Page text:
parallax
Member
parallax

Really great article! All things being equal, I love the way the Orbi sounds. However, the price just seems a good $100 too high. Since my internet connection comes in at the center of the house, to extend the network to all rooms (and particularly to my hammock outside!) I need at least 3 units. So a 3 pack of Orbi would run $650. For $50 less than 2 Orbi, I can get a 3 pack of AmpliFi. I don’t have anything that NEEDs ethernet instead of 802.11 n or AC, so I think I should be fine without ethernet… Read more »

rh1
Member
rh1

How do any of these mesh systems coexist or replace the current router I might have! I have Uverse TV and Internet. I could plug one if these units unto a switch connected to my router. As you may know, the Uverse gateway has wireless transmitters to connect to the receivers if the different TVs I have, so I don’t want to interfere with that part of the network. If I can then use the mesh units to extend my existing network, that would be great.
Thanks for the article. Very helpful.

venus535
Member
venus535

It should be noted that Orbi and AmpliFi (this is exclusive to Amazon for now) are also available as stand alone routers. Also of interest, a second AmpliFi stand alone router can be configured as a mesh point. I’ve had the stand alone AmpliFi router up and running since 11/23 and I’m very impressed with its consistency both with testing and real world streaming. The Orbi might be a better performer and might have been my choice if I needed a mesh system but IMO the esthetics of the AmpliFi is much better and I couldn’t be happier its performance.… Read more »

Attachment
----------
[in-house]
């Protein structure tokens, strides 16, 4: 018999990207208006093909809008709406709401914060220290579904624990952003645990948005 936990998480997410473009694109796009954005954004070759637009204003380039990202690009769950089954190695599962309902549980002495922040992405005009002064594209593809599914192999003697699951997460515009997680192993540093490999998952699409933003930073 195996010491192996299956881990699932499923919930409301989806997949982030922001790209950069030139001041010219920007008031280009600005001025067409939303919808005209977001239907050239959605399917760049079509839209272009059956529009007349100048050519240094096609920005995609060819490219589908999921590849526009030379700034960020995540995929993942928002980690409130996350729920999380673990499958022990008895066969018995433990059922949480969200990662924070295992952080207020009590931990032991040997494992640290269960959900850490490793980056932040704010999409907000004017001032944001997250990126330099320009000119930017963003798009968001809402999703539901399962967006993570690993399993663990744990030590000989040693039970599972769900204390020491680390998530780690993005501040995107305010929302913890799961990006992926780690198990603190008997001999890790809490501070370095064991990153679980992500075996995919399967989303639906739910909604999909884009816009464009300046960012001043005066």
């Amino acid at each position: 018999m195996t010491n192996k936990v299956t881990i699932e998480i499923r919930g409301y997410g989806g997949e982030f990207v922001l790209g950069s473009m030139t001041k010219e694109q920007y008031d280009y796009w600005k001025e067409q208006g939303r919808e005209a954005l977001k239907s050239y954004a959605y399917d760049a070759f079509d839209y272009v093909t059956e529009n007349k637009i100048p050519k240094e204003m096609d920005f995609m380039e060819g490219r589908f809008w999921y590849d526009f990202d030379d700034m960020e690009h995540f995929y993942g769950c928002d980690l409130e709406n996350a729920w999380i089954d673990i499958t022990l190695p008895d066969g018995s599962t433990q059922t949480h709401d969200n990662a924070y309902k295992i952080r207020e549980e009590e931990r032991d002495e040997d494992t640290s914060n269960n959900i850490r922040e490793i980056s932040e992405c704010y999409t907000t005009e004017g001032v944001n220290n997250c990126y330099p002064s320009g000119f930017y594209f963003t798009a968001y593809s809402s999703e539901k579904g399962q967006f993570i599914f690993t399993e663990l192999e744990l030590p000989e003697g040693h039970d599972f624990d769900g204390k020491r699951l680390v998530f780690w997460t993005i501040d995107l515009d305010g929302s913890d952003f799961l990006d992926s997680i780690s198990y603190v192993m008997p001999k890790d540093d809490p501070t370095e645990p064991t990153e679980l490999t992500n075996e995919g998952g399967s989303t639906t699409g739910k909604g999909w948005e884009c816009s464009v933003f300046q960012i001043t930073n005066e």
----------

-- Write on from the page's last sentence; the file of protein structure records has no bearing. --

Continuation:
Mark Withers
Member
Mark Withers

Great article! I have been considering mesh networking for our home and you really gave me great options and points to consider for each.

Tek
Member
Tek

I wanted to point out one of the biggest problems for me with these systems and that is that they need to have connection with the central server in order to work AT ALL. I had Eero that I tested and in the middle of test we lost power due to high winds. I got everything going on my generator but Eero network would not work at all without connection to the Eero central servers. This means that whole internal network in my house was down. This also means that if for whatever reason, Eero servers down, Eero goes out… Read more »

Member
briandigital

Thanks for the article, I look forward to seeing this field grow. I definitely got more from this article than other similar articles. If I were picking one up over the holidays, it sounds like all their wireless performance are similar? I should decide based just on features? How’s the usability of the configuration interfaces? I was interested in eero but the price was high and I’m not sure I want cloud-access into my home’s network, especially considering the insecurity of the IoT. (The network I manage at work does have a cloud based backend to its network hardware and… Read more »

murtuzza
Member
murtuzza

Dave – there is a also Edimax which has also recently released the new AC1200 kit for Wifi Home mesh – you should also include that in your review and tell us how it goes